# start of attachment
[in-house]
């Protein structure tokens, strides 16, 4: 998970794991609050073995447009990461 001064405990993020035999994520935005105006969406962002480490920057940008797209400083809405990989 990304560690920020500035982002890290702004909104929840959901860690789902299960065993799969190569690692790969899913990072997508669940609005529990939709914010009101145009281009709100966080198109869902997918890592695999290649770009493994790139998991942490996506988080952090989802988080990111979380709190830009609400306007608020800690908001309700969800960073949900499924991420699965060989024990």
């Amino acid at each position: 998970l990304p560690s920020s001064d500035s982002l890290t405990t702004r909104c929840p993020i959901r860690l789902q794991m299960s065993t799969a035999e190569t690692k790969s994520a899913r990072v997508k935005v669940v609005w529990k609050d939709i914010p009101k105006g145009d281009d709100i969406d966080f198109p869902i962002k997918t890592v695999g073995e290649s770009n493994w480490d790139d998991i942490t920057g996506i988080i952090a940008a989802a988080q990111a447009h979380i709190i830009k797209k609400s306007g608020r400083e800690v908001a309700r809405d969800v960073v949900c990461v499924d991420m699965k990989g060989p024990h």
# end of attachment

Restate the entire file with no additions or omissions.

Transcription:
[in-house]
């Protein structure tokens, strides 16, 4: 998970794991609050073995447009990461 001064405990993020035999994520935005105006969406962002480490920057940008797209400083809405990989 990304560690920020500035982002890290702004909104929840959901860690789902299960065993799969190569690692790969899913990072997508669940609005529990939709914010009101145009281009709100966080198109869902997918890592695999290649770009493994790139998991942490996506988080952090989802988080990111979380709190830009609400306007608020800690908001309700969800960073949900499924991420699965060989024990």
């Amino acid at each position: 998970l990304p560690s920020s001064d500035s982002l890290t405990t702004r909104c929840p993020i959901r860690l789902q794991m299960s065993t799969a035999e190569t690692k790969s994520a899913r990072v997508k935005v669940v609005w529990k609050d939709i914010p009101k105006g145009d281009d709100i969406d966080f198109p869902i962002k997918t890592v695999g073995e290649s770009n493994w480490d790139d998991i942490t920057g996506i988080i952090a940008a989802a988080q990111a447009h979380i709190i830009k797209k609400s306007g608020r400083e800690v908001a309700r809405d969800v960073v949900c990461v499924d991420m699965k990989g060989p024990h």